Well being and Digital Week

We started off this week considering digital awareness and social media. Great tools for so many reasons but we still need to guide our young people to make good choices. Did you manage to reduce your time on devices?!

The week also morphed into really looking at well being for us all – staff and young people. It continues to be tough for so many of us so it’s really important that we consider what helps us as individuals. I need to get out in fresh air with the wind in my face. Everything feels so much better afterwards and it genuinely helps to clear my head. What helps you? You need to be in a good place as well so that you have the resilience to keep the boundaries and routines. Our young people have been finding out what helps them all week. Resilience is like a muscle: it needs to be exercised! If your child says, ‘I can’t do it!’ add in ‘Yet….’ We might feel like that as parents (‘I can’t do this! It’s too hard!’) but keep persevering. The hard work of being a parent will pay off and is paying off as we see Smithton young people growing and maturing.

Ms Bills loves her nature and in assembly today we talked about whatever your religion or faith, being still and knowing your God or marvelling around you is so important. Here is a message from Ms Bills:

In the words of “Last Child In The Woods” Author, Richard Louv; “Reconnection to the natural world is fundamental to human health, well-being, spirit and survival”.

To celebrate Nature and promote well-being, explorers this week have been hugging trees and “earthing”. Hugging a tree increases levels of the hormone oxytocin. This hormone is responsible for feeling calm and emotional bonding. When Hugging a tree, the hormones serotonin and dopamine make you feel happier. Another word for this health boosting awesomeness is “ecowellness”, you can also get similar benefits from “earthing” (walking barefoot).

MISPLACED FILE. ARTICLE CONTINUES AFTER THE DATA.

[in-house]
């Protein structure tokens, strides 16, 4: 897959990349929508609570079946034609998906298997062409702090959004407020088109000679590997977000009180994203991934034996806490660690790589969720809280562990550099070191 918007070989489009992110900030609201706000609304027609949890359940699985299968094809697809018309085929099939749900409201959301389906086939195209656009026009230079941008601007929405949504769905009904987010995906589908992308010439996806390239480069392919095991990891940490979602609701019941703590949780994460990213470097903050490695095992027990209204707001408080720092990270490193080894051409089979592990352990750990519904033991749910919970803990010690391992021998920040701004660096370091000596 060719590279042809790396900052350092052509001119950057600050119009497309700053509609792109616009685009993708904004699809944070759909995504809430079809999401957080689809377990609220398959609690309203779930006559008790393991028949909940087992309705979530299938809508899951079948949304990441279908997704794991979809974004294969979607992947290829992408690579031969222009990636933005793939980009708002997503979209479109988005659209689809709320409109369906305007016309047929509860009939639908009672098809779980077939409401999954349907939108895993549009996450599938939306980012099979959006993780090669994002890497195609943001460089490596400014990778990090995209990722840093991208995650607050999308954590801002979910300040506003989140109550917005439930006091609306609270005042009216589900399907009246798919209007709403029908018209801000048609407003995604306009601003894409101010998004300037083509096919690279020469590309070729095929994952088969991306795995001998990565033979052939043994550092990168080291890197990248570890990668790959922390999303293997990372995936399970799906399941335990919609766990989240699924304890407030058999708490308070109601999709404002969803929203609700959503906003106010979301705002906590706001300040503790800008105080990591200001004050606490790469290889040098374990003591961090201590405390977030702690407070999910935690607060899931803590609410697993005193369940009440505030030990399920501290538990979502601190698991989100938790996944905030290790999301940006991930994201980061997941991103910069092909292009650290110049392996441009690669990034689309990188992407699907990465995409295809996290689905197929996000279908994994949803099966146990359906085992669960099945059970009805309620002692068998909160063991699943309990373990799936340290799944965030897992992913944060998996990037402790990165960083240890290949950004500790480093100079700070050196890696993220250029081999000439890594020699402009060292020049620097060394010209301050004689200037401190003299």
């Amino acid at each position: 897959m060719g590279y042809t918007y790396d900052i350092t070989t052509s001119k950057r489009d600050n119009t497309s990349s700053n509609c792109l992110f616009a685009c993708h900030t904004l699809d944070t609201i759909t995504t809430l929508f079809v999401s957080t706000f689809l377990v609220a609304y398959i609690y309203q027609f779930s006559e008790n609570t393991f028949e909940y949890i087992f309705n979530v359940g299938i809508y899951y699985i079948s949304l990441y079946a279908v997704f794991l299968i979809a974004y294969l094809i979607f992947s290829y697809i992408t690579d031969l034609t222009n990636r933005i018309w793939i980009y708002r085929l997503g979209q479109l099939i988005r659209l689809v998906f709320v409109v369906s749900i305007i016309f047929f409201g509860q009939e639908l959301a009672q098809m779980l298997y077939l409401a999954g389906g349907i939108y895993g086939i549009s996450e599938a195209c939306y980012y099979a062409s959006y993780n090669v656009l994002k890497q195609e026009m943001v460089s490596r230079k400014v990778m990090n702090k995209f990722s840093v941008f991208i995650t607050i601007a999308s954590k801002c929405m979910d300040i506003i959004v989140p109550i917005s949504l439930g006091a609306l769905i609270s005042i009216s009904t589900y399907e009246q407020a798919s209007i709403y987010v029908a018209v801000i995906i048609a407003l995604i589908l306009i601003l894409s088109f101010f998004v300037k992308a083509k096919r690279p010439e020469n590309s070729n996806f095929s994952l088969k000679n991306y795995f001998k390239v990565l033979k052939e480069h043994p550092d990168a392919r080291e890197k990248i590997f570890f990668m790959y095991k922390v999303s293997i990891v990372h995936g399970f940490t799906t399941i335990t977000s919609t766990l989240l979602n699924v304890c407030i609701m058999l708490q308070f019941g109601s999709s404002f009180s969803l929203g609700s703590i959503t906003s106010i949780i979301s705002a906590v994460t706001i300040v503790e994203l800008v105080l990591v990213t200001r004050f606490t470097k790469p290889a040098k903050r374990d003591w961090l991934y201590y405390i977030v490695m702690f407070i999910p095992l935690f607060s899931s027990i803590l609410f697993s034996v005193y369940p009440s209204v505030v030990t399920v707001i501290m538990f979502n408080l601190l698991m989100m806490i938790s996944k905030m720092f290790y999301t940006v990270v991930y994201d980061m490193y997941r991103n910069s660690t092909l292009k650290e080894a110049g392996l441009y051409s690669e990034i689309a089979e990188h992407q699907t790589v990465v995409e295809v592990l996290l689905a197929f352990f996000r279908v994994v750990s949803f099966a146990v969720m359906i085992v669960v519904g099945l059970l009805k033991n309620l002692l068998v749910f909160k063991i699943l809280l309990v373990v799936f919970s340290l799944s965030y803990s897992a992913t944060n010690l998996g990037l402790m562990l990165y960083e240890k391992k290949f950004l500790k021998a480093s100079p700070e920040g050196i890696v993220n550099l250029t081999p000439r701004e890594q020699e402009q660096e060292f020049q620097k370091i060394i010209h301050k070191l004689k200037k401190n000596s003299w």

Not only is spending time in nature known to increase overall health and well-being, grabbing a tree for a hug is more important than ever right now. Humans are social creatures and we need contact and intimacy to feel “whole”, but at the moment hugging is the opposite of social distancing, in fact it’s still not enthusiastically recommended because of the pandemic. But hugging a tree is a great substitude.

“The dirtier the feet, the happier the heart…” – unknown

Earthing (also known as grounding) involves heading outside barefoot and letting your skin connect with the Earth beneath you. Whether you wriggle your toes in soft sand or take a stroll across a field barefoot, it enables you to reconnect to Mother Nature in the simplest way.

There’s scientific evidence, albeit a small amount, to suggest the benefits of earthing for mind and body are very real – but if anything it feels good!

So go get your dose of Vitamin Tree, wriggle your toes in the earth, stay socially distanced and hug a tree!

Take time this weekend to ‘be’ as well as to ‘do’. Enjoy quality time with each other in your household as we look to the future and embracing others very soon.

Enjoy the photos. Lots of gardening ones and there’s a cracker of ‘climate activists’ as they called themselves. Substance awareness training in P5 this week looked at tobacco and as well as star awards there are a few budding golfers as well.

Have a great weekend. Aileen Mackay, HT

Do you have a child in nursery coming into P1? Do you qualify for a clothing grant and free meals for your other children already in the school? Click here to find out how quick and easy it is to add your child coming into P1 so that they all get the benefit.

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